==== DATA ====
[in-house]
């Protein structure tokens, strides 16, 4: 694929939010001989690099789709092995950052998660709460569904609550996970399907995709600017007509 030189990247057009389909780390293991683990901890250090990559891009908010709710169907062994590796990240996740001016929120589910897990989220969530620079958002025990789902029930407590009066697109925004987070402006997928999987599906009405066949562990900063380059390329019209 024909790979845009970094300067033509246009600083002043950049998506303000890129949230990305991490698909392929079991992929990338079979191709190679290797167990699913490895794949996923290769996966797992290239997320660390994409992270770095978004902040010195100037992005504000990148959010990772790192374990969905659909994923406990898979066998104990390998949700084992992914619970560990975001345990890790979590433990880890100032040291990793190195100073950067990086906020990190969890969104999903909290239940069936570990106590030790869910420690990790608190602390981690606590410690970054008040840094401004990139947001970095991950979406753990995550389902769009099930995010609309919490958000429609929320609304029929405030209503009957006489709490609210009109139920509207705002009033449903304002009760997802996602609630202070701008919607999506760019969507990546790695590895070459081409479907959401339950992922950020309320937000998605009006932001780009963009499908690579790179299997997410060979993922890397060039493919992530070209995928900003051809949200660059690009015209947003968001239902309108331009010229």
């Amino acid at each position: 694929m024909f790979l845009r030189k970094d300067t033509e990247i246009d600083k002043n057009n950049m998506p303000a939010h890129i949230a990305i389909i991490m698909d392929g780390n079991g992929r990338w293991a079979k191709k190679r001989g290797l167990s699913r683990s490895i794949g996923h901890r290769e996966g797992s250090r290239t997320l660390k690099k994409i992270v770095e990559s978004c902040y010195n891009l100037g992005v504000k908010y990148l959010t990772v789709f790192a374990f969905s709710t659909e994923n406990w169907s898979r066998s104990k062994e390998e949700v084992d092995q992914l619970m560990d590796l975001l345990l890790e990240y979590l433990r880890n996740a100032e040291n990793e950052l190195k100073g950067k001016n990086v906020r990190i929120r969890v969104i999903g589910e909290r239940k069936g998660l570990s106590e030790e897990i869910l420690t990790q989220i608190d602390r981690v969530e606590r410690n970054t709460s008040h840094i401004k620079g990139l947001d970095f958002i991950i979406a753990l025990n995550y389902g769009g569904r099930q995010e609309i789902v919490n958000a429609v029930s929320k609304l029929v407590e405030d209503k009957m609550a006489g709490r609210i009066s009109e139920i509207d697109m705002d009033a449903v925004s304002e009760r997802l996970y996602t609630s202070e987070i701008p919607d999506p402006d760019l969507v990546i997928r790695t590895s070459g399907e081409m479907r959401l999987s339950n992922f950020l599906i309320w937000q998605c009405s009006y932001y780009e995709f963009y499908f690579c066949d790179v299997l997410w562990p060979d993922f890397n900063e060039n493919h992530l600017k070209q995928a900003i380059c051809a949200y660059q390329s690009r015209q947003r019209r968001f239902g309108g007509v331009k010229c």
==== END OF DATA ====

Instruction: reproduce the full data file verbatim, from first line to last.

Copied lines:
[in-house]
């Protein structure tokens, strides 16, 4: 694929939010001989690099789709092995950052998660709460569904609550996970399907995709600017007509 030189990247057009389909780390293991683990901890250090990559891009908010709710169907062994590796990240996740001016929120589910897990989220969530620079958002025990789902029930407590009066697109925004987070402006997928999987599906009405066949562990900063380059390329019209 024909790979845009970094300067033509246009600083002043950049998506303000890129949230990305991490698909392929079991992929990338079979191709190679290797167990699913490895794949996923290769996966797992290239997320660390994409992270770095978004902040010195100037992005504000990148959010990772790192374990969905659909994923406990898979066998104990390998949700084992992914619970560990975001345990890790979590433990880890100032040291990793190195100073950067990086906020990190969890969104999903909290239940069936570990106590030790869910420690990790608190602390981690606590410690970054008040840094401004990139947001970095991950979406753990995550389902769009099930995010609309919490958000429609929320609304029929405030209503009957006489709490609210009109139920509207705002009033449903304002009760997802996602609630202070701008919607999506760019969507990546790695590895070459081409479907959401339950992922950020309320937000998605009006932001780009963009499908690579790179299997997410060979993922890397060039493919992530070209995928900003051809949200660059690009015209947003968001239902309108331009010229």
């Amino acid at each position: 694929m024909f790979l845009r030189k970094d300067t033509e990247i246009d600083k002043n057009n950049m998506p303000a939010h890129i949230a990305i389909i991490m698909d392929g780390n079991g992929r990338w293991a079979k191709k190679r001989g290797l167990s699913r683990s490895i794949g996923h901890r290769e996966g797992s250090r290239t997320l660390k690099k994409i992270v770095e990559s978004c902040y010195n891009l100037g992005v504000k908010y990148l959010t990772v789709f790192a374990f969905s709710t659909e994923n406990w169907s898979r066998s104990k062994e390998e949700v084992d092995q992914l619970m560990d590796l975001l345990l890790e990240y979590l433990r880890n996740a100032e040291n990793e950052l190195k100073g950067k001016n990086v906020r990190i929120r969890v969104i999903g589910e909290r239940k069936g998660l570990s106590e030790e897990i869910l420690t990790q989220i608190d602390r981690v969530e606590r410690n970054t709460s008040h840094i401004k620079g990139l947001d970095f958002i991950i979406a753990l025990n995550y389902g769009g569904r099930q995010e609309i789902v919490n958000a429609v029930s929320k609304l029929v407590e405030d209503k009957m609550a006489g709490r609210i009066s009109e139920i509207d697109m705002d009033a449903v925004s304002e009760r997802l996970y996602t609630s202070e987070i701008p919607d999506p402006d760019l969507v990546i997928r790695t590895s070459g399907e081409m479907r959401l999987s339950n992922f950020l599906i309320w937000q998605c009405s009006y932001y780009e995709f963009y499908f690579c066949d790179v299997l997410w562990p060979d993922f890397n900063e060039n493919h992530l600017k070209q995928a900003i380059c051809a949200y660059q390329s690009r015209q947003r019209r968001f239902g309108g007509v331009k010229c």